Guest Blog: The worst flight of your life – without a plane incident
by Assaf Flatto
If you ever have the fortune of relocation for work or relationship, congratulations to you, but if you have to take your pet with you, I sympathize with you for the grief you are about to endure.
If you own a cat or a small pet (rodent, rabbit, hamster) then you are, relatively, in luck, but if you have a medium or large dog, that is where your trouble start.
|Tenchi (Photo By Assaf Flatto)|
My experience is based on the regulations I have encountered in my country and with the EU regulations, but the Airlines all share the same rules handed down by the IAWA so there is no going around them, unless you own or know someone with a private plane.
The first hurdle is the “local” veterinary services; you cannot book a flight without notification from the country /district or municipal vet, regardless of the fact if you have had your pet with the same Vet since he was a puppy.
So you have to take him for inspection, which in my case was a glance at the dog, a look at the papers and rubber stamping a form, for that I had to book a meeting 3 weeks in advance, have blood drawn from my dog, wait in the waiting room 45 minutes and pay $90 US.
Once I passed this hurdle, it was time to book the flight, here you are restricted with cages, you have to bring a cage for the pet, and you'd think you could find a place that will rent one – No, either you buy one at the pet shops (that is if your dog is in the sizes they hold in stock), or you order one specificly, or if you cannot, you can rent one from the Airline – which I highly recommend not to do.
Booking the flight is like passing a bureaucratic semi marathon, it cannot be done on-line as you can imagine, so you wait on the phone and (I tried 3 airlines) then they have to look up what the procedure and price is, and prices can vary and fluctuate, cargo flight (I.e. the only one for pets heavier the 12kg) is cheap $150US, but if I could I would have paid a full seat price for my dog.
Training dogs to sleep in the cage is a matter for the individual dog, so I cannot say what is right, let’s just say that mine hated the thought and so did I.
Then the day to travel to the Airport arrives, you gather your stuff, the pet, the cage, all the proper documents and head for the airport.
In the Airport you first need to verify your booking at the check-in desk, then go pay for the dog's flight ,in that desk you will also have to show the veterinary certificate for the dog and (in some cases) the medical insurance for the dog.
You the need to hand your pet in the oversize luggage, word of advice, make sure your dog did his toiletries before the flight and do not give him any food right before, cover the cage bottom with old papers and place something with familiar scent in with him.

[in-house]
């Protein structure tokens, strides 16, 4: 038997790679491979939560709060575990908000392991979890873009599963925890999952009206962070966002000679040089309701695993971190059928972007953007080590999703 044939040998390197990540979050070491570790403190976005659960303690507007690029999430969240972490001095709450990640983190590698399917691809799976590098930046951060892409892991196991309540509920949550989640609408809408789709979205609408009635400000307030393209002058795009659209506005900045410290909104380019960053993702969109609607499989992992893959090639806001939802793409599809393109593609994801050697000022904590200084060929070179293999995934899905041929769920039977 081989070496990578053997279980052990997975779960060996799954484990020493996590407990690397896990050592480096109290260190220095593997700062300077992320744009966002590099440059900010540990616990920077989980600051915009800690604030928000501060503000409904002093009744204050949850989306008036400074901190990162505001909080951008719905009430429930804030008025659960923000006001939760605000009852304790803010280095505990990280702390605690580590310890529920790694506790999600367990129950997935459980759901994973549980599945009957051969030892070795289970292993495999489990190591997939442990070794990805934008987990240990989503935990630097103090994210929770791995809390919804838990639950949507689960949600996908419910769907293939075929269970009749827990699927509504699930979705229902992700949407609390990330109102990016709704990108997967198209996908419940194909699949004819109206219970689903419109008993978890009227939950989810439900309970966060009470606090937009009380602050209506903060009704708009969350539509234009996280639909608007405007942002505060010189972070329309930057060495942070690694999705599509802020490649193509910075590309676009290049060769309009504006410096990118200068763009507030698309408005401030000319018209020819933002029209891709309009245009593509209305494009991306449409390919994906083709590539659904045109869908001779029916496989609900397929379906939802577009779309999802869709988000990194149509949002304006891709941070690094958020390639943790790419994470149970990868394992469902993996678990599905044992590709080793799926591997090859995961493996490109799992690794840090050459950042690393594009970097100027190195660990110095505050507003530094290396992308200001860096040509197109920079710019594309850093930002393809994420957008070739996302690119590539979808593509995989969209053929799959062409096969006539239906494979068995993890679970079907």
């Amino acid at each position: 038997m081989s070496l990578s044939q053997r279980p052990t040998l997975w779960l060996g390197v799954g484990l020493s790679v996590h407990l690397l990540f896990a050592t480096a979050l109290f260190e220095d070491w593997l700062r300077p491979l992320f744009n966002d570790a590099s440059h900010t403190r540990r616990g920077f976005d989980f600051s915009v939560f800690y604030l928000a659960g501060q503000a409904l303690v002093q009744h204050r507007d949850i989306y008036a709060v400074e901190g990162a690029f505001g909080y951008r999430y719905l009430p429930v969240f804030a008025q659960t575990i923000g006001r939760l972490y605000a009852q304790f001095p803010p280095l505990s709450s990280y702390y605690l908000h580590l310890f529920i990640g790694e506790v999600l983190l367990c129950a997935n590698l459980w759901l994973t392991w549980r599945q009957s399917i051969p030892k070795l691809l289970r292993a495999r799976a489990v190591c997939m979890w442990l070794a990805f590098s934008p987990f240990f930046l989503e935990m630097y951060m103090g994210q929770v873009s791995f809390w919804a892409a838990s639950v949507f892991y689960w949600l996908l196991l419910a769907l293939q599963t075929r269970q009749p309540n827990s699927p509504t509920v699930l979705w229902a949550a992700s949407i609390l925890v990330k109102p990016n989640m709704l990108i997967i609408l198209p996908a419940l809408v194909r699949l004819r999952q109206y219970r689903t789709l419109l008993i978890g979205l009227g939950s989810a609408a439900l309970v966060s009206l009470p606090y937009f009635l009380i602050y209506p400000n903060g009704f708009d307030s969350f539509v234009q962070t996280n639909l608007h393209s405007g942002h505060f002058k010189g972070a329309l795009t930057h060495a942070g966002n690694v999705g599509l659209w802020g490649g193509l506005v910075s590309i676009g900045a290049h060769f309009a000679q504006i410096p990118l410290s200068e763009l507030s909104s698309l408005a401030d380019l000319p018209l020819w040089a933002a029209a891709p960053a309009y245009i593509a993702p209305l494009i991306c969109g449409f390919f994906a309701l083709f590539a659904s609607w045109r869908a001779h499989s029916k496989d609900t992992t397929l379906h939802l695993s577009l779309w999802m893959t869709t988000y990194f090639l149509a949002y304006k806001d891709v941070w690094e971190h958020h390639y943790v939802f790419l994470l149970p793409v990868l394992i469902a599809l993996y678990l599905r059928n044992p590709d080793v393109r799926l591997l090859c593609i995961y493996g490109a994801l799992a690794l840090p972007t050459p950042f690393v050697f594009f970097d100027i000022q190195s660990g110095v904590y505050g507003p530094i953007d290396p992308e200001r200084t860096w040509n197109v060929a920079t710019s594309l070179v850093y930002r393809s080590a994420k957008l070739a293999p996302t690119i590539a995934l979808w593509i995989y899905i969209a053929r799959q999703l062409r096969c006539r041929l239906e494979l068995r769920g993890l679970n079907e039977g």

Once you hand him (in the cage) you walk to the boarding gates, have your heart set to stone for that distance while you can hear him cry out for you.
Once you are on the plane, make sure to remind the craw that you have a pet in the cargo, there have been instances where the cargo pressure was not pressurised or heated and that caused death to animals, make sure the craw are aware, and then take your sit.
The first part of the nightmare has passed.
During the flight (if you are like me) most people try to sleep and enjoy some slight turbelance, but not during this one, every bump or twist of the plane I found myself cursing the wind and the engineers that build the plan, why can't they make a flight with no bumps?
Some people will ask to visit the pet in the cargo, unless you have a very friendly craw most requests will be denied, at most (maybe) someone will go and look on your pet and say “he is fine”, but don't be fooled by that statement, though there is not much you can do but nod and say “thank you.”
Once you land, you will have to pass border control, and collect you luggage before your pet is brought to you, if you fly to Paris, insist they check again, I had to wait 1 hour AFTER I got my stuff till they brought my dog to me.
They have not checked his papers but I think that is because they didn't want to admit to messing up.
Once you get your dog take him out of the cage ASAP! ! and remember to keep him on the lead/leash in the terminal, he will try to pee in the first place he can – keep him away from the police dogs.
Normal behaviour will resume slowly. Give him time to recover from the ordeal, and let yourself relax in his presence, you will need it as he will need you.
One thing I promised myself and my dog after that one – Never again!!